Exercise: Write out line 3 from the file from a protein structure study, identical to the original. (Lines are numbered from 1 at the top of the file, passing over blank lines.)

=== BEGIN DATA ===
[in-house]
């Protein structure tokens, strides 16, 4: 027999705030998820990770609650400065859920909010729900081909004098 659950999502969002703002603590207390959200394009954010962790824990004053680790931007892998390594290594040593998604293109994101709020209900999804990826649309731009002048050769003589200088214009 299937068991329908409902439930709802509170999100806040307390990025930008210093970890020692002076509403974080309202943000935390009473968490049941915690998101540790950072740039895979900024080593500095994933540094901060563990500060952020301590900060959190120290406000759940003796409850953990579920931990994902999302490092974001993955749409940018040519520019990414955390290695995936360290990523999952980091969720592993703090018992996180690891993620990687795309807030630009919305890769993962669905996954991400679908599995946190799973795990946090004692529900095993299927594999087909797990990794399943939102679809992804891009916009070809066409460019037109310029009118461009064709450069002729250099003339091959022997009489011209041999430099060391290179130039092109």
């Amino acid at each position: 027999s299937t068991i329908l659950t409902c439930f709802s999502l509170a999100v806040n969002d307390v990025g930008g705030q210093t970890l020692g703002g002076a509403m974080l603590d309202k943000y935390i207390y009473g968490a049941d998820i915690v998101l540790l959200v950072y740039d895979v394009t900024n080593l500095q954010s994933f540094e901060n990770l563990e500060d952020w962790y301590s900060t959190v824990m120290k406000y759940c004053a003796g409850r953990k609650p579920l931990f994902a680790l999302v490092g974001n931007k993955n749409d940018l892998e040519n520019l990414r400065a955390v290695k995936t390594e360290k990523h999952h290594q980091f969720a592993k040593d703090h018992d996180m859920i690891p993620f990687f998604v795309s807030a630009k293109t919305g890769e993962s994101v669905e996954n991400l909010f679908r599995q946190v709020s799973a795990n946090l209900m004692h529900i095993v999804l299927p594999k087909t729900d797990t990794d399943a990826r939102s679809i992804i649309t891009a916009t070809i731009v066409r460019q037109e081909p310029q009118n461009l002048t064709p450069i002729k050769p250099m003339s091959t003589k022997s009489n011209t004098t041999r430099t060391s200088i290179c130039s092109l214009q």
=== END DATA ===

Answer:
């Amino acid at each position: 027999s299937t068991i329908l659950t409902c439930f709802s999502l509170a999100v806040n969002d307390v990025g930008g705030q210093t970890l020692g703002g002076a509403m974080l603590d309202k943000y935390i207390y009473g968490a049941d998820i915690v998101l540790l959200v950072y740039d895979v394009t900024n080593l500095q954010s994933f540094e901060n990770l563990e500060d952020w962790y301590s900060t959190v824990m120290k406000y759940c004053a003796g409850r953990k609650p579920l931990f994902a680790l999302v490092g974001n931007k993955n749409d940018l892998e040519n520019l990414r400065a955390v290695k995936t390594e360290k990523h999952h290594q980091f969720a592993k040593d703090h018992d996180m859920i690891p993620f990687f998604v795309s807030a630009k293109t919305g890769e993962s994101v669905e996954n991400l909010f679908r599995q946190v709020s799973a795990n946090l209900m004692h529900i095993v999804l299927p594999k087909t729900d797990t990794d399943a990826r939102s679809i992804i649309t891009a916009t070809i731009v066409r460019q037109e081909p310029q009118n461009l002048t064709p450069i002729k050769p250099m003339s091959t003589k022997s009489n011209t004098t041999r430099t060391s200088i290179c130039s092109l214009q």